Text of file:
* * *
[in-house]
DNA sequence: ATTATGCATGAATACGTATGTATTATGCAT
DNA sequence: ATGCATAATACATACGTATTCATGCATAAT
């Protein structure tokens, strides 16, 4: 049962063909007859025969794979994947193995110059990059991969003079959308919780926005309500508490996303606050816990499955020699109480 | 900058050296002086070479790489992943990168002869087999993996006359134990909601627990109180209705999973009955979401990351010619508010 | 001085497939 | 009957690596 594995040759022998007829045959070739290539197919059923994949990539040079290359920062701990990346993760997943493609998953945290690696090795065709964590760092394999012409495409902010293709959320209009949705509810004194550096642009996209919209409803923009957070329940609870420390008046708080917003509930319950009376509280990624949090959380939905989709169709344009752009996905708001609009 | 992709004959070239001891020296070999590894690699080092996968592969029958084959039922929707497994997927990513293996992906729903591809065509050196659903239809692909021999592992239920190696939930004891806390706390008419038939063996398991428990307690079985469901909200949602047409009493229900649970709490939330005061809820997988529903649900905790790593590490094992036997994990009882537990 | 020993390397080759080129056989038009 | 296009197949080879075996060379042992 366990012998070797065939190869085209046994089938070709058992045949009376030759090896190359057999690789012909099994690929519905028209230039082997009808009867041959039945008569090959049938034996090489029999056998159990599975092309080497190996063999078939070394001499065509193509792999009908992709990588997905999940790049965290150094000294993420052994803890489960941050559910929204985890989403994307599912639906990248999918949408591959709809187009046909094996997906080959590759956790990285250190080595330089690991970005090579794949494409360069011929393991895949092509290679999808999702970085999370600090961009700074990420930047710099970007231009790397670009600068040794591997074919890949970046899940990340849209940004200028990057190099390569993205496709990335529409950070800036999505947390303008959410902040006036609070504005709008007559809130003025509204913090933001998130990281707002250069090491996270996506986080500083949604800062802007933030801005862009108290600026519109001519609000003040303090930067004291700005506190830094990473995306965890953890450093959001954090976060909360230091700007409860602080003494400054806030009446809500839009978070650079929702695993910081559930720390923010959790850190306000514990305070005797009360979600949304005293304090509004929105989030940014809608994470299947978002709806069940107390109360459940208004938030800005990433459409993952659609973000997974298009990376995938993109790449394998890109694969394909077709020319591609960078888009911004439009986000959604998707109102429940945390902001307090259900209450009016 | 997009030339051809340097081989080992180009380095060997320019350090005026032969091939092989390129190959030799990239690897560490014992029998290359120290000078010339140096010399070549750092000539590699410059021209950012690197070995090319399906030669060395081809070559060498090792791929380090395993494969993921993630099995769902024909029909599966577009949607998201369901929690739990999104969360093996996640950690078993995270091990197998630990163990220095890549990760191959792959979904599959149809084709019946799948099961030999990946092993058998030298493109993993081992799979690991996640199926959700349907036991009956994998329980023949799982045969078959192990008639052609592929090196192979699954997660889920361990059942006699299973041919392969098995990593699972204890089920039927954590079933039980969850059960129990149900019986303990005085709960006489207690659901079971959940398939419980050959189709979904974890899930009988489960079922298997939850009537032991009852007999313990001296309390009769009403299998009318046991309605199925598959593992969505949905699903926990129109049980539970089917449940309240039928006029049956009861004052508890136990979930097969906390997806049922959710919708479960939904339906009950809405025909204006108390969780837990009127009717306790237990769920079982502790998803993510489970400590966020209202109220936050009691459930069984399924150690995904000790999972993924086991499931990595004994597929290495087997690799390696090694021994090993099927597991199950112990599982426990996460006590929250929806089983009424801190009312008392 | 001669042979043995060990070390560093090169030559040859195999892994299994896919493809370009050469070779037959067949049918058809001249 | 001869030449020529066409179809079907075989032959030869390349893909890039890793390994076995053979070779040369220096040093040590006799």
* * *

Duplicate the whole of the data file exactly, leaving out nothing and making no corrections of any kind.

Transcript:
[in-house]
DNA sequence: ATTATGCATGAATACGTATGTATTATGCAT
DNA sequence: ATGCATAATACATACGTATTCATGCATAAT
């Protein structure tokens, strides 16, 4: 049962063909007859025969794979994947193995110059990059991969003079959308919780926005309500508490996303606050816990499955020699109480 | 900058050296002086070479790489992943990168002869087999993996006359134990909601627990109180209705999973009955979401990351010619508010 | 001085497939 | 009957690596 594995040759022998007829045959070739290539197919059923994949990539040079290359920062701990990346993760997943493609998953945290690696090795065709964590760092394999012409495409902010293709959320209009949705509810004194550096642009996209919209409803923009957070329940609870420390008046708080917003509930319950009376509280990624949090959380939905989709169709344009752009996905708001609009 | 992709004959070239001891020296070999590894690699080092996968592969029958084959039922929707497994997927990513293996992906729903591809065509050196659903239809692909021999592992239920190696939930004891806390706390008419038939063996398991428990307690079985469901909200949602047409009493229900649970709490939330005061809820997988529903649900905790790593590490094992036997994990009882537990 | 020993390397080759080129056989038009 | 296009197949080879075996060379042992 366990012998070797065939190869085209046994089938070709058992045949009376030759090896190359057999690789012909099994690929519905028209230039082997009808009867041959039945008569090959049938034996090489029999056998159990599975092309080497190996063999078939070394001499065509193509792999009908992709990588997905999940790049965290150094000294993420052994803890489960941050559910929204985890989403994307599912639906990248999918949408591959709809187009046909094996997906080959590759956790990285250190080595330089690991970005090579794949494409360069011929393991895949092509290679999808999702970085999370600090961009700074990420930047710099970007231009790397670009600068040794591997074919890949970046899940990340849209940004200028990057190099390569993205496709990335529409950070800036999505947390303008959410902040006036609070504005709008007559809130003025509204913090933001998130990281707002250069090491996270996506986080500083949604800062802007933030801005862009108290600026519109001519609000003040303090930067004291700005506190830094990473995306965890953890450093959001954090976060909360230091700007409860602080003494400054806030009446809500839009978070650079929702695993910081559930720390923010959790850190306000514990305070005797009360979600949304005293304090509004929105989030940014809608994470299947978002709806069940107390109360459940208004938030800005990433459409993952659609973000997974298009990376995938993109790449394998890109694969394909077709020319591609960078888009911004439009986000959604998707109102429940945390902001307090259900209450009016 | 997009030339051809340097081989080992180009380095060997320019350090005026032969091939092989390129190959030799990239690897560490014992029998290359120290000078010339140096010399070549750092000539590699410059021209950012690197070995090319399906030669060395081809070559060498090792791929380090395993494969993921993630099995769902024909029909599966577009949607998201369901929690739990999104969360093996996640950690078993995270091990197998630990163990220095890549990760191959792959979904599959149809084709019946799948099961030999990946092993058998030298493109993993081992799979690991996640199926959700349907036991009956994998329980023949799982045969078959192990008639052609592929090196192979699954997660889920361990059942006699299973041919392969098995990593699972204890089920039927954590079933039980969850059960129990149900019986303990005085709960006489207690659901079971959940398939419980050959189709979904974890899930009988489960079922298997939850009537032991009852007999313990001296309390009769009403299998009318046991309605199925598959593992969505949905699903926990129109049980539970089917449940309240039928006029049956009861004052508890136990979930097969906390997806049922959710919708479960939904339906009950809405025909204006108390969780837990009127009717306790237990769920079982502790998803993510489970400590966020209202109220936050009691459930069984399924150690995904000790999972993924086991499931990595004994597929290495087997690799390696090694021994090993099927597991199950112990599982426990996460006590929250929806089983009424801190009312008392 | 001669042979043995060990070390560093090169030559040859195999892994299994896919493809370009050469070779037959067949049918058809001249 | 001869030449020529066409179809079907075989032959030869390349893909890039890793390994076995053979070779040369220096040093040590006799």